BM82: Resolution against the student loans scheme proposed by the Romanian Government
The European Students’ Union (ESU) stands with ANOSR in their demand towards the Romanian Government to drop their proposed student loan scheme.
Within the „Support for Romania” package, the Government of Romania announced the launching of a student loans programme, without any consultation with the student representatives, despite the fact that students should be, theoretically, its direct beneficiaries.
The proposal is an eternal return to other failed attempts to introduce national student loan schemes in Romania, put on the public agenda without any analysis. The loan scheme does not solve the current problems of the students, as the Government is trying to suggest, nor is it effective.
Romania is on the penultimate place at EU level from the perspective of public spending/student; it has the lowest percentage of higher education graduates from EU, the penultimate GDP allocation for education while almost one of two students drop out. Moreover, 38% of the Romanian students have at least moderate financial problems, well above the European average.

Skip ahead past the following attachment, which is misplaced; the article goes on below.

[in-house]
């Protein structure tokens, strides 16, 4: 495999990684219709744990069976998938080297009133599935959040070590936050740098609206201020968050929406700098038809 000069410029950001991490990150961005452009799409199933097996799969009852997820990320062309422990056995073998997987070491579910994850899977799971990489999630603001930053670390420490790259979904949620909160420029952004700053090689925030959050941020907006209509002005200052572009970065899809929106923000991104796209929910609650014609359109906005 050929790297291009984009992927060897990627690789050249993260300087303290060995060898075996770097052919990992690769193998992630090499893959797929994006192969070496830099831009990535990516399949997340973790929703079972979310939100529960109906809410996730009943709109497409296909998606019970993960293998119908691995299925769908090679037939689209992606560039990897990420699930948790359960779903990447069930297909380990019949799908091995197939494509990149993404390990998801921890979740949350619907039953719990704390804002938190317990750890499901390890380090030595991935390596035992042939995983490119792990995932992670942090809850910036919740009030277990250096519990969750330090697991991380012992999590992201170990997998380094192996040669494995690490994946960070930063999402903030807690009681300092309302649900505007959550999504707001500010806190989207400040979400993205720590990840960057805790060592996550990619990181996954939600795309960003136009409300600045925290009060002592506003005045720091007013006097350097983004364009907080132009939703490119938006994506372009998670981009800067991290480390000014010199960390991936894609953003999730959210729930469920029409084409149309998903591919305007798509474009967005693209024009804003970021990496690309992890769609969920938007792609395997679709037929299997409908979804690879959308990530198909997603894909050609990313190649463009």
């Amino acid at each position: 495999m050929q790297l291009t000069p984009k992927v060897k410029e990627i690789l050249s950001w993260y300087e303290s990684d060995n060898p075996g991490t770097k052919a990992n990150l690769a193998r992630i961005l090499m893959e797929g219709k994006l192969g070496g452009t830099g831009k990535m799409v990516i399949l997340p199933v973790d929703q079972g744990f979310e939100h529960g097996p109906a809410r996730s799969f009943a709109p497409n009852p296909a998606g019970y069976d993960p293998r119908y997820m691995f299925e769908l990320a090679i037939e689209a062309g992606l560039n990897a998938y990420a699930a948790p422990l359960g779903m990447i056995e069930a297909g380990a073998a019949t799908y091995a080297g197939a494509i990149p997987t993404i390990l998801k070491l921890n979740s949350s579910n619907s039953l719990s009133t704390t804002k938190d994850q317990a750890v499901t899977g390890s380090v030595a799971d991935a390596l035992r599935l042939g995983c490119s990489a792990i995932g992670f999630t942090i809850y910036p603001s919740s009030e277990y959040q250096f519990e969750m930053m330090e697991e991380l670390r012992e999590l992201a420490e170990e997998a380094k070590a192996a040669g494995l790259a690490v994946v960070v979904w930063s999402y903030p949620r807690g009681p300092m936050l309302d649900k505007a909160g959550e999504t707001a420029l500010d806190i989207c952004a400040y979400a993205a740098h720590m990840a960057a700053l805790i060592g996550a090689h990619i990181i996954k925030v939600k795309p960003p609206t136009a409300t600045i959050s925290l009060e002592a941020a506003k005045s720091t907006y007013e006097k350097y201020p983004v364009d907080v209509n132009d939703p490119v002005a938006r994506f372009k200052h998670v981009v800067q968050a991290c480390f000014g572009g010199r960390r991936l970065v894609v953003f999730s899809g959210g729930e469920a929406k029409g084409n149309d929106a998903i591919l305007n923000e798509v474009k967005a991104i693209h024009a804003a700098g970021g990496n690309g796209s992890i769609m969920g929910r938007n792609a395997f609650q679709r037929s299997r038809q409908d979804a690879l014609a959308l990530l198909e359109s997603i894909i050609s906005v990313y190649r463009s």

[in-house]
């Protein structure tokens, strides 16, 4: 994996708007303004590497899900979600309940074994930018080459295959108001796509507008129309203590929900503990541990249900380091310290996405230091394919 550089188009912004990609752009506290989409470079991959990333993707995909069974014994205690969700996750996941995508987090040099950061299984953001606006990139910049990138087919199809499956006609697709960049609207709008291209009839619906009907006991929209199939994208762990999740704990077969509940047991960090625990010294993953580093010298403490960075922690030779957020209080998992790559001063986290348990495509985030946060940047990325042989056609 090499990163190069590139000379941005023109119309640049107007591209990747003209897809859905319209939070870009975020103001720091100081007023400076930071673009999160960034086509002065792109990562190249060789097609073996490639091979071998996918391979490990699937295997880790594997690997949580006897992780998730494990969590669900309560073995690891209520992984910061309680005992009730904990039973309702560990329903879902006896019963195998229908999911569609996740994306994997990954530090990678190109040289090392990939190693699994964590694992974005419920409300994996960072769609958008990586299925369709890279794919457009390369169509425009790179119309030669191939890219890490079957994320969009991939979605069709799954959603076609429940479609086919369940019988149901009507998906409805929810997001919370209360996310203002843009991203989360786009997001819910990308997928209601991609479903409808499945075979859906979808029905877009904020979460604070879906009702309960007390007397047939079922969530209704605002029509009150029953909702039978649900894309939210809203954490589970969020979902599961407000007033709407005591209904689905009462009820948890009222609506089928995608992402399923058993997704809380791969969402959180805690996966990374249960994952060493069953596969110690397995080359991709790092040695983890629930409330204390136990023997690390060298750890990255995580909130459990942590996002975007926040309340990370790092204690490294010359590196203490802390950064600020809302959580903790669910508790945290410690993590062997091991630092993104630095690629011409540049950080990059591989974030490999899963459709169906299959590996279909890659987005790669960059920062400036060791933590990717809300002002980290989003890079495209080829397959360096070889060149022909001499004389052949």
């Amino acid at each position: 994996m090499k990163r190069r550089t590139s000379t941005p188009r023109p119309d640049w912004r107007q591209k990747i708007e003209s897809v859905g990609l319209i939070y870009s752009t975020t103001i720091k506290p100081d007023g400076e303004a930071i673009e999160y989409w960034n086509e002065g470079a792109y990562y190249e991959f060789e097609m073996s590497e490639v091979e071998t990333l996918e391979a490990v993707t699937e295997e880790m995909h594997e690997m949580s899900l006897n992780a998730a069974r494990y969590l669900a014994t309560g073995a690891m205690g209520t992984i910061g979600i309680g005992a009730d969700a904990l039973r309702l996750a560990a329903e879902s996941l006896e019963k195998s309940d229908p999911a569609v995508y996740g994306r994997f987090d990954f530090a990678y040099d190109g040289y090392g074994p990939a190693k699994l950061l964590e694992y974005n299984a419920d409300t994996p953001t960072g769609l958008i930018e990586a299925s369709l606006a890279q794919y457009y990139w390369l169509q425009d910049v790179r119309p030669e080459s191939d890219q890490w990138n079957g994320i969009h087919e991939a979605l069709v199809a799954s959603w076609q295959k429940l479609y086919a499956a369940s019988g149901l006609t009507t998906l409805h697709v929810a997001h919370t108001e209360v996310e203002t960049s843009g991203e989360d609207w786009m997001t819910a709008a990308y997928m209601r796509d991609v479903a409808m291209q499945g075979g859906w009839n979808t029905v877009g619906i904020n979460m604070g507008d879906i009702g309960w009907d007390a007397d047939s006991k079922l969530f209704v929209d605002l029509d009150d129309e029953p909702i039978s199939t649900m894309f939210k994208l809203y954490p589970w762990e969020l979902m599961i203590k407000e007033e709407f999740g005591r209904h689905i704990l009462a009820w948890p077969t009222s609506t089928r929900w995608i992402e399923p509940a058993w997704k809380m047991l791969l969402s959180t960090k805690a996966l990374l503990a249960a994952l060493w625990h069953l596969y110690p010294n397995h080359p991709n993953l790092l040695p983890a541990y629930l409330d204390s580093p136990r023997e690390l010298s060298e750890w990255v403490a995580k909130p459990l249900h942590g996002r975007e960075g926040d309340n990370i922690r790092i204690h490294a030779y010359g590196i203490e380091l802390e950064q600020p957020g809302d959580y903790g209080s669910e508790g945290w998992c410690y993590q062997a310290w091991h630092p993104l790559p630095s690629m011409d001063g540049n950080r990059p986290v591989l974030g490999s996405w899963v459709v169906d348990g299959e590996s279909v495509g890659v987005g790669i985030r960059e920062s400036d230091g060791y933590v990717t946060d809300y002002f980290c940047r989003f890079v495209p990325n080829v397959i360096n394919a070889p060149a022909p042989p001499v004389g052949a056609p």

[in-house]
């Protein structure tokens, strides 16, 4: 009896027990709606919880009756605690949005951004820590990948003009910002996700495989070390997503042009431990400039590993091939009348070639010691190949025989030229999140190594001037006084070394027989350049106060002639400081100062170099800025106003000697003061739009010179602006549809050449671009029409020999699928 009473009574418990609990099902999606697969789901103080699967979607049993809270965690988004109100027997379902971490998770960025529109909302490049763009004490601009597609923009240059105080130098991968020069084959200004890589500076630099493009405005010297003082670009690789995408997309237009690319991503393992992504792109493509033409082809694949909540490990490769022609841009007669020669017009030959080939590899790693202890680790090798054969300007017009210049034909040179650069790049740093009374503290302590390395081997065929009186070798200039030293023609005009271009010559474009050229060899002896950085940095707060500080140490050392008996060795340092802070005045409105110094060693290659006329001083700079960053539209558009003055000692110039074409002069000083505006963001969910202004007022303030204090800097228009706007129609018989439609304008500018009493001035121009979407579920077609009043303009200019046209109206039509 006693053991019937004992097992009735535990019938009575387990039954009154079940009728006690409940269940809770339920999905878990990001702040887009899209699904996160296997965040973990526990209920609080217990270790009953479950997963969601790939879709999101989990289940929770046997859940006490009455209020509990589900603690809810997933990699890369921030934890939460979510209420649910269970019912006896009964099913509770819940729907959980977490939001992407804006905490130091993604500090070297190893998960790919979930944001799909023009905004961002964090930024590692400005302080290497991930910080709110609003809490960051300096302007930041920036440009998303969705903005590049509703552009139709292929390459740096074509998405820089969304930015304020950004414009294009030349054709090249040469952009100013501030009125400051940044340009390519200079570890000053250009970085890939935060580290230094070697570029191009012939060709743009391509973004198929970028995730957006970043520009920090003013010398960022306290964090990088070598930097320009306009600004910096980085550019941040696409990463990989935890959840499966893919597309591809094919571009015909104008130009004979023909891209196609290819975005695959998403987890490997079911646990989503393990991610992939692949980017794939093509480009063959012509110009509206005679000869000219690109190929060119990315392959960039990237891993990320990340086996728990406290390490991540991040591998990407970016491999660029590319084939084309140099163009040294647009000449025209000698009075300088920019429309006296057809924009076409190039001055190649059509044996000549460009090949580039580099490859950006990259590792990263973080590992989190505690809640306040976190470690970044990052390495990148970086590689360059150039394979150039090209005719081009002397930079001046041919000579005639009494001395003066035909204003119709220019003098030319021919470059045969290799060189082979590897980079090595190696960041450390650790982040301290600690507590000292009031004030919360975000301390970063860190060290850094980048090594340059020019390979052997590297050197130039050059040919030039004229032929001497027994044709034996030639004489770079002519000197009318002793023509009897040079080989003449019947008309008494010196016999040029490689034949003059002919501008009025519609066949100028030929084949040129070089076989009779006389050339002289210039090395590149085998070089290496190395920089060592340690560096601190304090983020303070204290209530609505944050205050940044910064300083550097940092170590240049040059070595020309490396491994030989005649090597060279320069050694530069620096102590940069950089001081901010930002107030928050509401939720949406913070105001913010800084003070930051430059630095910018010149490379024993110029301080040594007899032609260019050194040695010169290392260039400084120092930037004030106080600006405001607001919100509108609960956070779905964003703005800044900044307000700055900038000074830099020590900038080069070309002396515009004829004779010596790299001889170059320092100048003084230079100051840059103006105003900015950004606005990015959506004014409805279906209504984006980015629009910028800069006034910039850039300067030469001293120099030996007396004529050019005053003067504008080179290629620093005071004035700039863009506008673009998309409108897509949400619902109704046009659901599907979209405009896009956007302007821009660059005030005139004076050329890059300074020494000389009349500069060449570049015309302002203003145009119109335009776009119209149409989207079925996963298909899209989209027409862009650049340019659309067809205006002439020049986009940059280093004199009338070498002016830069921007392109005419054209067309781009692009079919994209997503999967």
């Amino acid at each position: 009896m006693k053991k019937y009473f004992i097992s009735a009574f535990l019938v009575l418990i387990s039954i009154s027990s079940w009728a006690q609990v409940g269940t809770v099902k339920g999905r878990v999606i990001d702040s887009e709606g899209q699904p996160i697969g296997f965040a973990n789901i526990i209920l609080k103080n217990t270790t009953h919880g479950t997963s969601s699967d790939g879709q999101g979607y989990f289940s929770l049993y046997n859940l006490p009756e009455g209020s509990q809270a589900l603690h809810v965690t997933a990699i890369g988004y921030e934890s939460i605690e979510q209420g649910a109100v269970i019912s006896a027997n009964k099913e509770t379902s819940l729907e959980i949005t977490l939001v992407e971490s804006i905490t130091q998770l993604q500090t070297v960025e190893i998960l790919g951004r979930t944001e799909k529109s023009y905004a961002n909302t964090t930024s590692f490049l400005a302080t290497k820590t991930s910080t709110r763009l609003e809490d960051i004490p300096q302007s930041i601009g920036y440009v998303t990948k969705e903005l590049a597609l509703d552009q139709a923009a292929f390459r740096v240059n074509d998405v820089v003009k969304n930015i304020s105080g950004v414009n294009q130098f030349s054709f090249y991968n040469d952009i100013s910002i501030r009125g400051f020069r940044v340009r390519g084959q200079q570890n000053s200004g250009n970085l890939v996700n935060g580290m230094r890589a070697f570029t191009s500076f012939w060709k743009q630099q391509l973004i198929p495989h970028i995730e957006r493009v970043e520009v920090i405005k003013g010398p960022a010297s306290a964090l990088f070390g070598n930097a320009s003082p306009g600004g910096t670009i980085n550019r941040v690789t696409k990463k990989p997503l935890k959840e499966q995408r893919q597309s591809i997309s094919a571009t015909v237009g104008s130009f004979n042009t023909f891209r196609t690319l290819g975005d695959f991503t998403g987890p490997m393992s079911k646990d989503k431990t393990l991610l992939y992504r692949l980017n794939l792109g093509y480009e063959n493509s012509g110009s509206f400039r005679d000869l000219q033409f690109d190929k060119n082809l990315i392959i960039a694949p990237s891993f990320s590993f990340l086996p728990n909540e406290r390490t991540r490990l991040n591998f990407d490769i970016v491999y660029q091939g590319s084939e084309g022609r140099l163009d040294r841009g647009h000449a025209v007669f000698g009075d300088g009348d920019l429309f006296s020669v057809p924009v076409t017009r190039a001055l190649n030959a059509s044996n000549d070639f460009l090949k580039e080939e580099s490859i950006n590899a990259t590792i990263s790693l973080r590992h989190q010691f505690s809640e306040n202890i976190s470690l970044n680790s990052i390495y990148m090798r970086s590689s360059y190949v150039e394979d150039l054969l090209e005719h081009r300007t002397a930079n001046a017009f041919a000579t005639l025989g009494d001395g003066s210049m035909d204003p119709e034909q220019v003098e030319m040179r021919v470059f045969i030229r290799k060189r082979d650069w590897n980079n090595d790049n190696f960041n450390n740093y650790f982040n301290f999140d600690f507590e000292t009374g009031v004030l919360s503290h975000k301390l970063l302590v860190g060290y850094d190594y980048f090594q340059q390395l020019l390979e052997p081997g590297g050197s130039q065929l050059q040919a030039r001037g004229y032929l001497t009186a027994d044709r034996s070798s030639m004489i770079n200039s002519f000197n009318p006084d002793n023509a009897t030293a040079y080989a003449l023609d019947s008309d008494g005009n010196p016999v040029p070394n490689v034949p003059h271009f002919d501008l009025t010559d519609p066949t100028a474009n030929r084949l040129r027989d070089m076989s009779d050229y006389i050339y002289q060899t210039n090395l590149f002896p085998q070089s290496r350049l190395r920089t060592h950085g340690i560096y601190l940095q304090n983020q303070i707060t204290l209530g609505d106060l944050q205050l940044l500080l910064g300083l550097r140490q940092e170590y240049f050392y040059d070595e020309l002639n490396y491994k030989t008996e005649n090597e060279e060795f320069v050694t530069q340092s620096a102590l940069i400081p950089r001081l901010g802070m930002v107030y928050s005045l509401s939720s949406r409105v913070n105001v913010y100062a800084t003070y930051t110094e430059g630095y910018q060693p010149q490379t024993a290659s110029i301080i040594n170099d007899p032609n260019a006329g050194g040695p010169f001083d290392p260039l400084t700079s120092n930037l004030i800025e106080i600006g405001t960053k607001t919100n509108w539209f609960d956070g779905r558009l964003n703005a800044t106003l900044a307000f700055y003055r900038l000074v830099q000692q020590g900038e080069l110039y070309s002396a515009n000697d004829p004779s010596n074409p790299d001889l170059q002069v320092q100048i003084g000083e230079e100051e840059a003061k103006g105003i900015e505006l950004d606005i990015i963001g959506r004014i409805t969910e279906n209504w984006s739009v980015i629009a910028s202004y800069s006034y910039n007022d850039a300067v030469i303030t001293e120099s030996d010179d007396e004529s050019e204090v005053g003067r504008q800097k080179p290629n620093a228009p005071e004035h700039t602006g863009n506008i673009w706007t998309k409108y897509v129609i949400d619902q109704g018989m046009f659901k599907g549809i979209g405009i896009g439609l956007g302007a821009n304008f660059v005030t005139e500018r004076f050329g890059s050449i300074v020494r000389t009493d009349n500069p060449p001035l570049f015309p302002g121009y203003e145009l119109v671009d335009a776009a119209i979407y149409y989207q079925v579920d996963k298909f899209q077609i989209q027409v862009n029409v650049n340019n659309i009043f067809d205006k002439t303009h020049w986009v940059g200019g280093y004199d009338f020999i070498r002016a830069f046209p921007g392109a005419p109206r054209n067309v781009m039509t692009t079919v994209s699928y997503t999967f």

In this context, the adequate solution is to increase grants and subsidies. Instead of implementing the promises included in the Governments’ Manifesto, which includes raising the public grants in order to cover the minimum costs of living, and raising the governmental accommodation subsidy, the Romanian Government wants to “help” students by providing loan that aim to cover exactly what the government promised to cover through grants.
During the proceedings, the students were not involved, although they are presented as the beneficiaries of this measure. However, on a closer inspection, the students represent just a transmission channel, the beneficiaries being, in fact, the universities (which collect the amounts of money that students borrow) and the commercial banks that will benefit from the interest (paid by the students or the Government).
In this way, student loans seem to be the Government’s mechanism to cover the funding gap for universities, through the private contribution of students and their families in one of the most inequitable higher education systems in Europe, which can only aggravate these circumstances.